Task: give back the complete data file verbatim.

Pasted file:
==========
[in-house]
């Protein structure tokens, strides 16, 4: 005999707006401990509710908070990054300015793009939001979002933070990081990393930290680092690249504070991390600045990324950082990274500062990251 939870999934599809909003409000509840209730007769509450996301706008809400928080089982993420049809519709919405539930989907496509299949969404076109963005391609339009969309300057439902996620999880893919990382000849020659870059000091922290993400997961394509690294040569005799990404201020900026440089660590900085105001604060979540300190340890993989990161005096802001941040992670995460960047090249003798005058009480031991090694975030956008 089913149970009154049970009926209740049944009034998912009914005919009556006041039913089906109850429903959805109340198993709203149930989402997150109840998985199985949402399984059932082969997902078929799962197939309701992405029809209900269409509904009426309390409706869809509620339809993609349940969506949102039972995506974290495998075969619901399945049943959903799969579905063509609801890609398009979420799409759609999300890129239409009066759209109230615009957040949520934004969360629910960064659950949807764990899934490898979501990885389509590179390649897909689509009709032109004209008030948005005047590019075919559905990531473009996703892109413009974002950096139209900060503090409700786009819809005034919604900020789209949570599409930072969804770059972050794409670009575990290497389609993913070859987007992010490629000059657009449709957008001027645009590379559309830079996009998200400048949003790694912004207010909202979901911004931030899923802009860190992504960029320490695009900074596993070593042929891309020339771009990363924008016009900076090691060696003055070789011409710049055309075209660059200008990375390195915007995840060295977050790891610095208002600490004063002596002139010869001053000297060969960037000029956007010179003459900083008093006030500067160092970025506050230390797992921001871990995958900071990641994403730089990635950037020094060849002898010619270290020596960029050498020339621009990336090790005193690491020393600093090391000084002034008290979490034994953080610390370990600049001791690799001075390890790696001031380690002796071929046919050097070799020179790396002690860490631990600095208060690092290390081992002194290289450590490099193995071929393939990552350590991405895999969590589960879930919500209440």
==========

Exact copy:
[in-house]
């Protein structure tokens, strides 16, 4: 005999707006401990509710908070990054300015793009939001979002933070990081990393930290680092690249504070991390600045990324950082990274500062990251 939870999934599809909003409000509840209730007769509450996301706008809400928080089982993420049809519709919405539930989907496509299949969404076109963005391609339009969309300057439902996620999880893919990382000849020659870059000091922290993400997961394509690294040569005799990404201020900026440089660590900085105001604060979540300190340890993989990161005096802001941040992670995460960047090249003798005058009480031991090694975030956008 089913149970009154049970009926209740049944009034998912009914005919009556006041039913089906109850429903959805109340198993709203149930989402997150109840998985199985949402399984059932082969997902078929799962197939309701992405029809209900269409509904009426309390409706869809509620339809993609349940969506949102039972995506974290495998075969619901399945049943959903799969579905063509609801890609398009979420799409759609999300890129239409009066759209109230615009957040949520934004969360629910960064659950949807764990899934490898979501990885389509590179390649897909689509009709032109004209008030948005005047590019075919559905990531473009996703892109413009974002950096139209900060503090409700786009819809005034919604900020789209949570599409930072969804770059972050794409670009575990290497389609993913070859987007992010490629000059657009449709957008001027645009590379559309830079996009998200400048949003790694912004207010909202979901911004931030899923802009860190992504960029320490695009900074596993070593042929891309020339771009990363924008016009900076090691060696003055070789011409710049055309075209660059200008990375390195915007995840060295977050790891610095208002600490004063002596002139010869001053000297060969960037000029956007010179003459900083008093006030500067160092970025506050230390797992921001871990995958900071990641994403730089990635950037020094060849002898010619270290020596960029050498020339621009990336090790005193690491020393600093090391000084002034008290979490034994953080610390370990600049001791690799001075390890790696001031380690002796071929046919050097070799020179790396002690860490631990600095208060690092290390081992002194290289450590490099193995071929393939990552350590991405895999969590589960879930919500209440």